Asia-Pacific fund managers test the waters in onshore Europe
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Asia-Pacific fund managers test the waters in onshore Europe

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The commercials of running an onshore fund product are appealing, and Asia-Pacific managers want to jump in on the action.



Jill Griffin

Country Chief Executive Officer and Head of the Depositary Bank for the Luxembourg branch of Standard Chartered Bank

European and Asian investors look to Asia-Pacific (APAC)

In Europe, the mass affluent market is growing. Data from PricewaterhouseCoopers (PwC) estimates this investor segment will control $31.6 trillion by 2020, an increase from $22.8 trillion in 2012. [1]

As traditional markets remain weak, European investors are looking further afield for better returns, and identifying products or managers in APAC to complement and diversify their portfolios. A typical hedge fund in APAC (ex Japan) has returned 17.6% over the last 12 months, beating the industry average of 10.73% during the same period. [2]

Meanwhile, the mass affluent market in Asia is growing even faster than in Europe. PwC estimates mass affluent investors in Asia will control $43.3 trillion by 2020, a rise from $20.5 trillion in 2012. [3]

The appeal of European fund products to global investors

Both these investor markets are strong champions of European fund wrappers such as Undertakings for Collective Investment in Transferable Securities (UCITS). 

Under the Alternative Investment Fund Managers Directive (AIFMD) and UCITS, fund managers are subject to strict regulatory oversight and this supervision provides assurance to conservative clients.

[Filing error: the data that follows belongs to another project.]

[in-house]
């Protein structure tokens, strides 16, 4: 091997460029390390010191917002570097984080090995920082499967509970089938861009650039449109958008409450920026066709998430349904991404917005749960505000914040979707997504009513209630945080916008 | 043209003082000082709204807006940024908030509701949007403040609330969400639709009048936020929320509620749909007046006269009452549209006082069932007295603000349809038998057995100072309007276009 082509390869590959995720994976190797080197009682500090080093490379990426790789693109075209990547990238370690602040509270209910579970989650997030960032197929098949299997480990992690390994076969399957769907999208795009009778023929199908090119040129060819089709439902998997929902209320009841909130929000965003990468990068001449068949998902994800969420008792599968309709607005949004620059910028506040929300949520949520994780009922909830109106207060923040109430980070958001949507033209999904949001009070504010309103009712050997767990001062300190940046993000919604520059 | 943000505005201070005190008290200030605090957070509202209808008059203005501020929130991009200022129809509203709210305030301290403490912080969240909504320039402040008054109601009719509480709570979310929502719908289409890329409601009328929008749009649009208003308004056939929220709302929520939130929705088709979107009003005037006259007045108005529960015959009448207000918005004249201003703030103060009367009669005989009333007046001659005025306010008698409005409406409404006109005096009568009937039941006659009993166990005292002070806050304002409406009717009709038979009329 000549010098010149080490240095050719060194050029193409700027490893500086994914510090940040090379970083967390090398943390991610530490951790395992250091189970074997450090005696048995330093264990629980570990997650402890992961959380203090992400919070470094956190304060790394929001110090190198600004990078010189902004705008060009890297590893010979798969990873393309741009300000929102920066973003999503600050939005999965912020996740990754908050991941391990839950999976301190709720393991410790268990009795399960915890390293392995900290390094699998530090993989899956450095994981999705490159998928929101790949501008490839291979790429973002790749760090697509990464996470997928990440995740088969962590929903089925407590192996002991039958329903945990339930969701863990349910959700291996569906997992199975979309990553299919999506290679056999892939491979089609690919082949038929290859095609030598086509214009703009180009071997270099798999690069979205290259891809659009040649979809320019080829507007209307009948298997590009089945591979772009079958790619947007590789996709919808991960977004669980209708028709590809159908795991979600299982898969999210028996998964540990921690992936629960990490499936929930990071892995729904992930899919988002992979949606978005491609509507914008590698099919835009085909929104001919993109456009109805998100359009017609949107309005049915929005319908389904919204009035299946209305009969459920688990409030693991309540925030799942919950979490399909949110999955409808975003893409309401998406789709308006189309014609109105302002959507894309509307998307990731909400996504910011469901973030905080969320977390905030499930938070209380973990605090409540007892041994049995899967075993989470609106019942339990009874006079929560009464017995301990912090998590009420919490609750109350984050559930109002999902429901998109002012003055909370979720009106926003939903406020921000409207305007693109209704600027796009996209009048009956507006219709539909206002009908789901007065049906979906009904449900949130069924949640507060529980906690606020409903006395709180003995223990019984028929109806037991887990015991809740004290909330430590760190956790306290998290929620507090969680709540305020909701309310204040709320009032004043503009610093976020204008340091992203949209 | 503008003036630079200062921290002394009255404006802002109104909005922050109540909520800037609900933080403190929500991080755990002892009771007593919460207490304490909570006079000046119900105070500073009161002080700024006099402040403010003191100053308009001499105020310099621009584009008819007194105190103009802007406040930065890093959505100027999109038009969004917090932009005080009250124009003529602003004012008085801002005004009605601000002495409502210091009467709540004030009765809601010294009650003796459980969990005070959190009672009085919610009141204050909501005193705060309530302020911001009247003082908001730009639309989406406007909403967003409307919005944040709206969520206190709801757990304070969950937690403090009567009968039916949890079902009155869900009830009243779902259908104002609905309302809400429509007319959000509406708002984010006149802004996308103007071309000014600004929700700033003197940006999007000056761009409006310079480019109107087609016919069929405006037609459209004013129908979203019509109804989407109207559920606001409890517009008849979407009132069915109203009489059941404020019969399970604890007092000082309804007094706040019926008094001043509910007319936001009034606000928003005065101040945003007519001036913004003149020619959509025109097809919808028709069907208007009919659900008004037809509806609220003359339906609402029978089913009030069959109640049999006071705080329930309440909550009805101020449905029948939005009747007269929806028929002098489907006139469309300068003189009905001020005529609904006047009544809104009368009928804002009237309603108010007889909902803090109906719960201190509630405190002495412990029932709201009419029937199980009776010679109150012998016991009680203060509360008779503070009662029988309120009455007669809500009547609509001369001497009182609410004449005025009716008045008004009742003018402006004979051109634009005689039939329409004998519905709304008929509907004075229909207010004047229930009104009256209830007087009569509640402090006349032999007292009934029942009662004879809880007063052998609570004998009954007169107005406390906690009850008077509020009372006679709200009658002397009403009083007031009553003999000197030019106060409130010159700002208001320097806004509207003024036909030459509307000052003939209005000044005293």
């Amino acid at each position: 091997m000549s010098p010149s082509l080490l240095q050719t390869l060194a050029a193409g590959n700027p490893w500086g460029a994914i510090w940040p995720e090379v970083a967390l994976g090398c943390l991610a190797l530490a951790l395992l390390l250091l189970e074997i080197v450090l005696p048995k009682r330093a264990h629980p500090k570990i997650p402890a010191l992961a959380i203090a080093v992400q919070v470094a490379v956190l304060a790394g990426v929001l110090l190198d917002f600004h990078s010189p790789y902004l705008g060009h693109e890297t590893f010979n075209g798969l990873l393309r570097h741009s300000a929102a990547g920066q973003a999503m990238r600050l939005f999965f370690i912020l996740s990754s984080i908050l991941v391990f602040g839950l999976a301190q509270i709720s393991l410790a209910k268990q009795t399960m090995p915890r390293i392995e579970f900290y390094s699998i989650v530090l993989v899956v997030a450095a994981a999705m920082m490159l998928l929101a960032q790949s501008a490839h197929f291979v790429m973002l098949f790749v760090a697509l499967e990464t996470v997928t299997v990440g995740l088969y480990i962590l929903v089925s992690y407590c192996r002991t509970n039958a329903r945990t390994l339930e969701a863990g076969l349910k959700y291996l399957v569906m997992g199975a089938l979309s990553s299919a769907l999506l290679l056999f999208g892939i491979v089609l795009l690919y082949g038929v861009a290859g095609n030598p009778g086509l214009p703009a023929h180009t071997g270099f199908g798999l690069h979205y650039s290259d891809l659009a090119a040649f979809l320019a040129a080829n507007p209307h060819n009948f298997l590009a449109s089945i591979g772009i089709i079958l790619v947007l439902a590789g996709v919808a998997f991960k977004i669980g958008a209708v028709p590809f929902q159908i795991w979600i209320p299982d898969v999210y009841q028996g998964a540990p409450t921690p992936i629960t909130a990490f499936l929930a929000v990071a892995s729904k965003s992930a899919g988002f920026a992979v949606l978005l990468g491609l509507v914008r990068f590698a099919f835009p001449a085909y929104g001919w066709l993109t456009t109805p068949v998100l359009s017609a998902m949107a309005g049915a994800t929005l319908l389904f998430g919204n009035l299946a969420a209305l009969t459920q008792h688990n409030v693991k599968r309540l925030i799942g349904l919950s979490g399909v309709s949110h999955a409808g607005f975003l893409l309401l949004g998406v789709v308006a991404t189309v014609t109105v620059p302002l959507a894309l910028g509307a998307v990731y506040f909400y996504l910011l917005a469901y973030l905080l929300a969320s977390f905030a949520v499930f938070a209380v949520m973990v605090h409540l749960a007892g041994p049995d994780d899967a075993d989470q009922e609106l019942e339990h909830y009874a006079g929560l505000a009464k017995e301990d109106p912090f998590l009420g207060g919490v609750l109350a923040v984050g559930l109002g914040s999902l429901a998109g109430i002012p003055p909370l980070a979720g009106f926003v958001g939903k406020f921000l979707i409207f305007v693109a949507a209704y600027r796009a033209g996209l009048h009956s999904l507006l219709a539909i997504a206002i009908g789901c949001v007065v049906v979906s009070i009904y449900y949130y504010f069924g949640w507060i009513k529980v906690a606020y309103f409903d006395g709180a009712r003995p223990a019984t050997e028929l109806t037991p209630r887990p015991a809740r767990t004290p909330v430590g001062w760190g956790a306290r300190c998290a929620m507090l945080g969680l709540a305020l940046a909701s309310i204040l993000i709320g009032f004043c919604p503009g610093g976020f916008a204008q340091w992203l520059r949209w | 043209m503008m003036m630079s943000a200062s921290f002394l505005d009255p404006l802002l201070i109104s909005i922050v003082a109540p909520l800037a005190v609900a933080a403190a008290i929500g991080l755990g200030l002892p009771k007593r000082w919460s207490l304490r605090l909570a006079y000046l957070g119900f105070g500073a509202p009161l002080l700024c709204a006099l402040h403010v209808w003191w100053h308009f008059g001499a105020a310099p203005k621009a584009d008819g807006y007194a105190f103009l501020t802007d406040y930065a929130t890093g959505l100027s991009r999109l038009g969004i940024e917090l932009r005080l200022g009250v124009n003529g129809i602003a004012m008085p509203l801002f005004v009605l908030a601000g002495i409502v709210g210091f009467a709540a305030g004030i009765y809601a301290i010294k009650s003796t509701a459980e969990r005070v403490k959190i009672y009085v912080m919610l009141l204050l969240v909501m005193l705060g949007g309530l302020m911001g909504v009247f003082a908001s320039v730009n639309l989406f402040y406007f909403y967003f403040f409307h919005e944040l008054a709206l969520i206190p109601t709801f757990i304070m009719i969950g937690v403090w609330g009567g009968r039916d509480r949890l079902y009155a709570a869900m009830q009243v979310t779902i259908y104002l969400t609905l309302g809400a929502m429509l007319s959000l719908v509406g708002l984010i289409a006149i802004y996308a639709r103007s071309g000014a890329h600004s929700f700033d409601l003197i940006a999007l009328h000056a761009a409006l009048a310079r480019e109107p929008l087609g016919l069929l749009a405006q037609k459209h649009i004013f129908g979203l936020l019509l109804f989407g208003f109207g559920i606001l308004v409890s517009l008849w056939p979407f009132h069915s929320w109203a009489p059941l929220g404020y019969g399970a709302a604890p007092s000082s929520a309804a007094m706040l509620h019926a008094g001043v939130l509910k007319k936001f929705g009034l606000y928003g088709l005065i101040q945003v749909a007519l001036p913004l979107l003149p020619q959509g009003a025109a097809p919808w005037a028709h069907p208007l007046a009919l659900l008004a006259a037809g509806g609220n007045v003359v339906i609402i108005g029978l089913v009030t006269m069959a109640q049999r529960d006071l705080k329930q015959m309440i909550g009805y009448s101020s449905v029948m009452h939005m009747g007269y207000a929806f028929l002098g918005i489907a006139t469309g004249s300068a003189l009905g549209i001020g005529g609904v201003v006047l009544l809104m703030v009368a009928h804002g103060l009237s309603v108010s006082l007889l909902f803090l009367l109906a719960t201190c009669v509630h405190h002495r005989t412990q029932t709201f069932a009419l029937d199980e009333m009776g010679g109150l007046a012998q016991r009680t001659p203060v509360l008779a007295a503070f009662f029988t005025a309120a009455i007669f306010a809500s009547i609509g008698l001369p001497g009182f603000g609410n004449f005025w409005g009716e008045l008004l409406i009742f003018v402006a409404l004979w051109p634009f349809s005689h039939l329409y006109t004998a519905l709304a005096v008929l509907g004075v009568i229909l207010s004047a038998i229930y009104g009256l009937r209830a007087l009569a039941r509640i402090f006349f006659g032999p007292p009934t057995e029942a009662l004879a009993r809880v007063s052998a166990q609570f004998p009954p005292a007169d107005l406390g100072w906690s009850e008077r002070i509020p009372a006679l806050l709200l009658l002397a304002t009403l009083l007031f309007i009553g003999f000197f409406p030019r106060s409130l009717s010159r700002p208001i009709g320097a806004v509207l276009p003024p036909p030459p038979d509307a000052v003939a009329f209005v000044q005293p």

AIFMD and UCITS V require a depositary to be appointed for each fund, and assigns liability to the depositary in the event of their assets being lost or stolen in the custody or sub-custody chain. A non-EU Alternative Investment Fund (AIF) can appoint a third country depositary provided it meets equivalence rules. Investors clearly understand this to be a positive advancement for consumer protection.

As a result, the APAC region – specifically Hong Kong, Singapore and Taiwan – accounts for around $200 billion in UCITS’ Assets under Management (AUM).[4] AIFMs are still relatively new in Asia, although inflows are expected to increase as local institutions familiarise themselves with the brand, which only launched in July 2014. 

Despite strong demand, challenges exist

Although APAC managers have outperformed many of their peers, there are barriers to European and domestic inflows.

Most managers in Hong Kong and Singapore use limited liability company structures in offshore jurisdictions such as the Cayman Islands, British Virgin Islands, Curacao or Bermuda. While this provides tax neutrality, some EU governments are applying pressure on investors – particularly public sector pension funds – to invest in onshore products only, and APAC investors themselves sometimes view offshore fund structures as unregulated.

Access to some APAC managers is also being curtailed by EU regulation. AIFMD introduces restrictions around distribution, particularly for non-EU firms using National Private Placement Regimes (NPPR). Some markets such as Germany and Italy do not permit private placement of non-European Economic Area (EEA) funds to local investors. 

Managers can obviously rely on reverse solicitation, but any omission around marketing to EU investors will be met resolutely by regulators. For most firms, reverse solicitation is a risk to be avoided.

Brexit planning has absorbed significant EU resources, and AIFMD equivalence discussions have become a secondary issue for European policymakers. In fact, there is a strong possibility certain EU regulators could insert additional demands for third countries in exchange for equivalence.

Move onshore to promote more inflows

The growing European and Asian investor community, strong performance by APAC managers and the barriers faced by investors, provide several compelling reasons for managers to bring their products onshore.

Onshore structures can aid capital raising. Onshore products can be passported across the EU with little difficulty, without having to rely on complex, bespoke private placement arrangements in individual countries.

Furthermore, the procedures will become more consistent as regulators work through the Capital Markets Union (CMU) to synchronise the distribution rules for UCITS and AIFMs.